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VOLUME 23, NO. 3 Fall 2005

A Frightful Stairway
Cave bats in Borneo
M.T. Abdullah et al

Ecotourism can be a powerful tool for bat conservation, especially in regions with little history of understanding or concern for bats. Whether it comes from 1.5 million Mexican free-tailed bats (Tadarida brasiliensis) swirling out from under a bridge in downtown Austin, Texas, or 20,000 large flying foxes (Pteropus vampyrus) rising from tree roosts in the Philippines, few things improve the image of bats more than the direct infusion of cash into a local economy.
Our upcoming book, Bats of Borneo (by M. T. Abdullah and Les Hall), describes major bat caves that attract – or could attract – ecotourists to Borneo. Our research for the book took us to Gomantong Cave in the state of Sabah in Malaysian Borneo, home to 600,000 to 2 million wrinkle-lipped bats (Chaerephon plicata), whose evening emergence is an awesome spectacle.
We hoped to study the bats from inside the cave and collect information that could offer help in effectively managing and protecting this important colony.
Our caving expedition, however, turned into a greater adventure than we had anticipated. Uncounted centuries of roosting bats provided a functional, if somewhat unsavory, staircase leading to the home of the bats.
Les first saw the fly-out of wrinkle-lipped bats during a BCI Founder’s Circle Trip in 1998. The cave is popular with both foreign and local tourists who come to see the bats and the spine-tingling harvest of swiftlet nests – the primary, and highly valued, ingredient for the bird’s nest soup that’s popular among the Chinese community.
Locals gave us directions to the part of the cave used by bats. They also noted that the area smells rather badly and no one ever goes there. We soon discovered just what they meant.
Gomantong Cave is a large, intricate cave system. The bats roost at the rear of a segment known as Simud Hitam (Black) Cave. Part of this segment is occupied by black-nest swiftlets (Collocalia maxima), which make their nests mostly out of the birds’ saliva.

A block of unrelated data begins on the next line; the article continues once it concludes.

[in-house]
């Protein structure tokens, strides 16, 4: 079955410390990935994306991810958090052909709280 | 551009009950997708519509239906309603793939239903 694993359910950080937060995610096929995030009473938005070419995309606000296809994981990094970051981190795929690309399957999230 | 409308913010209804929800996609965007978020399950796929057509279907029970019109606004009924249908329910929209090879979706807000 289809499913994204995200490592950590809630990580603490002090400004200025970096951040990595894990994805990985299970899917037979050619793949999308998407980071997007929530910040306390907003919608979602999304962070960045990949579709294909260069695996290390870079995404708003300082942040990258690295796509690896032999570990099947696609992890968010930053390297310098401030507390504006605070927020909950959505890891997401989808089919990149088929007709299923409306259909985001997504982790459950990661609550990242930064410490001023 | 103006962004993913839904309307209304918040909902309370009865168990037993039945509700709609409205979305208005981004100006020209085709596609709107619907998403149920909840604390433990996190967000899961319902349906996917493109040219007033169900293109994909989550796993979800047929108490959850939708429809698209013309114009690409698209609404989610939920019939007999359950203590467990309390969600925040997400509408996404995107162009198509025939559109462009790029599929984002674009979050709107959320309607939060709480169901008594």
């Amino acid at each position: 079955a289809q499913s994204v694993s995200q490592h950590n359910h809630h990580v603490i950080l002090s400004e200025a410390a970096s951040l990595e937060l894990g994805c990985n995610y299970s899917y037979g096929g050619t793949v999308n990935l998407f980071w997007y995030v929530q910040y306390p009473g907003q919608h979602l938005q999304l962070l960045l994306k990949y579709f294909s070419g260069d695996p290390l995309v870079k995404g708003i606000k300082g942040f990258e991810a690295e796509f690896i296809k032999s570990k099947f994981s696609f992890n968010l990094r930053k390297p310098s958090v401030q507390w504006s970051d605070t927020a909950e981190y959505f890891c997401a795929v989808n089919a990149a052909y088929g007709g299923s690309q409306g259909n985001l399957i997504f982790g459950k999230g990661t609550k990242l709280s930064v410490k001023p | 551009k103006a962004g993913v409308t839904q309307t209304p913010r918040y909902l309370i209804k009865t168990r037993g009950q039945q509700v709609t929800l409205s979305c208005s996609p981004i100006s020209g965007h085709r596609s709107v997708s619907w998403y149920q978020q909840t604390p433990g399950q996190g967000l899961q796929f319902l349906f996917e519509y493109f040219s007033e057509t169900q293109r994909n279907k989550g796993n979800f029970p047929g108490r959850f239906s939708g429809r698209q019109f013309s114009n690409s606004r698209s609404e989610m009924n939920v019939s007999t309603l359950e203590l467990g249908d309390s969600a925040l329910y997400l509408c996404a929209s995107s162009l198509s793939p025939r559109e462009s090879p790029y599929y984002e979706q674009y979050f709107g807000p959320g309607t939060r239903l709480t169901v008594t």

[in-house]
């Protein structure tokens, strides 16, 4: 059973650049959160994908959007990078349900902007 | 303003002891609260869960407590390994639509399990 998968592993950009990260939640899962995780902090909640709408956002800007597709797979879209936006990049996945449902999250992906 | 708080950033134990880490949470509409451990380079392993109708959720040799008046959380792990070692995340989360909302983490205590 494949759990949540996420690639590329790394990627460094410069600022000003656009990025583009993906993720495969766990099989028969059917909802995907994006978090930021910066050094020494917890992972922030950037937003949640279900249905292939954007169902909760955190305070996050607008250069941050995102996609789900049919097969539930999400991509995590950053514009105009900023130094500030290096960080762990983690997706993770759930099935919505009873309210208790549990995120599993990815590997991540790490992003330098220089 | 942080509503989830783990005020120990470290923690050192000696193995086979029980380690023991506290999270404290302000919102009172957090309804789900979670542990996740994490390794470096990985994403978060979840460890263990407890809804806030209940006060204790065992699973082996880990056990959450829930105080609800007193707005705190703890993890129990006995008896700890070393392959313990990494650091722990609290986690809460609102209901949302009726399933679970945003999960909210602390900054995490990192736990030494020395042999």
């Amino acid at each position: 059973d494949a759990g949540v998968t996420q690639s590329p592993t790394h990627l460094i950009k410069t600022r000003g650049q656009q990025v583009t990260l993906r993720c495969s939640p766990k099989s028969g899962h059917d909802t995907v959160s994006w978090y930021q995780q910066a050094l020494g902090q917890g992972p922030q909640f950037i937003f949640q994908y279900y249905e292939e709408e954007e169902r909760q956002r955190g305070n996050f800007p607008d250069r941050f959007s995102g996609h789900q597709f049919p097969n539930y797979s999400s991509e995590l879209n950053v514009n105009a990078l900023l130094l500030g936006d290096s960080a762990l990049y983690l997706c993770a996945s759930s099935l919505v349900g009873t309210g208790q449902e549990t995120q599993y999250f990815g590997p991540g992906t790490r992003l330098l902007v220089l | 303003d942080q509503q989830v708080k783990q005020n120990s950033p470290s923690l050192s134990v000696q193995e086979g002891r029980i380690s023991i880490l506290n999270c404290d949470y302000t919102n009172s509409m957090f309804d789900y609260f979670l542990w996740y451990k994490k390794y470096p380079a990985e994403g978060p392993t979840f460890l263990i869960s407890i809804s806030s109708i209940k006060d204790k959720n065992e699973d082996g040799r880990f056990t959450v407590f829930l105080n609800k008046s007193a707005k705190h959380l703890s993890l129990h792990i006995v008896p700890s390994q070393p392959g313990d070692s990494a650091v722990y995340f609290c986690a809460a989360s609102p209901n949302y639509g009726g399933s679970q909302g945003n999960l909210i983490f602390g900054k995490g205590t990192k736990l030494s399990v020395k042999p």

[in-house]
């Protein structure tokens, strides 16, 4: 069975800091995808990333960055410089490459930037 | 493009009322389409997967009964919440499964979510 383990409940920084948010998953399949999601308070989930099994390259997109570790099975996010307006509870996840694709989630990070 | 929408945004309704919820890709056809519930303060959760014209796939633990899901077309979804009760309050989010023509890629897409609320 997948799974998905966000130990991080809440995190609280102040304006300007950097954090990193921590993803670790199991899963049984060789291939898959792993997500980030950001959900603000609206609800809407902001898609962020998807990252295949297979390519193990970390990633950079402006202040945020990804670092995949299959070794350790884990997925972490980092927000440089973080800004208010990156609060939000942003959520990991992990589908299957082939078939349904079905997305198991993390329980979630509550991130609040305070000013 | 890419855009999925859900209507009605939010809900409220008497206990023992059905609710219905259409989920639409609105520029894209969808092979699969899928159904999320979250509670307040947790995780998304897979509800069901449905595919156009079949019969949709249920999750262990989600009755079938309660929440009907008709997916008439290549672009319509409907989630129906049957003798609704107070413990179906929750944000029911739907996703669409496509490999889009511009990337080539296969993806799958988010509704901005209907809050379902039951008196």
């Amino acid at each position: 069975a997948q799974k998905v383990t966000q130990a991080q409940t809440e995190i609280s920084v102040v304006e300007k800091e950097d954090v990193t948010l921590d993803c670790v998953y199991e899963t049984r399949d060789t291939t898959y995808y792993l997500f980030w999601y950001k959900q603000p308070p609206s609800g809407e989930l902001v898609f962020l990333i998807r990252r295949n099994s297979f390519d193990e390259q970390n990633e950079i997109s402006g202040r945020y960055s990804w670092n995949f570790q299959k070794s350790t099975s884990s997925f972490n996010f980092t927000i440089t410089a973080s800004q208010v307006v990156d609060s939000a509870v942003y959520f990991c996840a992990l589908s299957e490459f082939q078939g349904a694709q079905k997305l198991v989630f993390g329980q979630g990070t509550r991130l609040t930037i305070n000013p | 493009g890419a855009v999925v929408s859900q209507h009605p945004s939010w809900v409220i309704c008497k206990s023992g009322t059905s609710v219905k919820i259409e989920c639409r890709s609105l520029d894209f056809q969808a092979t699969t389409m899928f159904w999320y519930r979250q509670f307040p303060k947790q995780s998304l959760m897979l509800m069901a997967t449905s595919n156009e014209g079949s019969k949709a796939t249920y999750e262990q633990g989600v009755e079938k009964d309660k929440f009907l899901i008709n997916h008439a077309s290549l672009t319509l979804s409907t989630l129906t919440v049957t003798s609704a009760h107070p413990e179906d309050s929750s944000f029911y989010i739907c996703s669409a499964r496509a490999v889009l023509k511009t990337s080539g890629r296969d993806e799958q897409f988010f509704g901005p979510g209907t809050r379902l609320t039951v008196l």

We emerged from the rain forest at the base of a limestone cliff where the dark entrance to the cave was fronted by a small cluster of timber long-houses used by those who collect the nests. Inside the cave, ladders of twined rotan vine and hardwood rungs hung from the ceiling at dizzying heights. The nest collectors dangled from these ladders like flies in a spider web. Another type of ladder, made from a hardened bamboo pole, pivoted around the cave to reach the highest nests.
Inside the cave, we found ourselves at the base of a steep rock pile left by a collapse in the cave roof. Above the rocks, daylight streamed through a large hole some 200 feet (60 meters) above the floor – the exit through which the wrinkle-lipped bats emerge at sundown. After scrambling up and around the rock pile, we had expected to encounter a tall chamber, since wrinkle-lipped bats almost always roost in cracks and on ceilings very high up in large caves. Most roost sites are inaccessible to humans.
What we found instead was both stunning and disconcerting: An enormous, chocolate-brown cone of guano rose more than 100 feet (30 meters) high. Here was a stairway to the wrinkle-lipped bats. The top of the guano mountain was lost in the darkness of the chamber, but we could hear the chattering of bats that seemed to be daring us to climb the pile.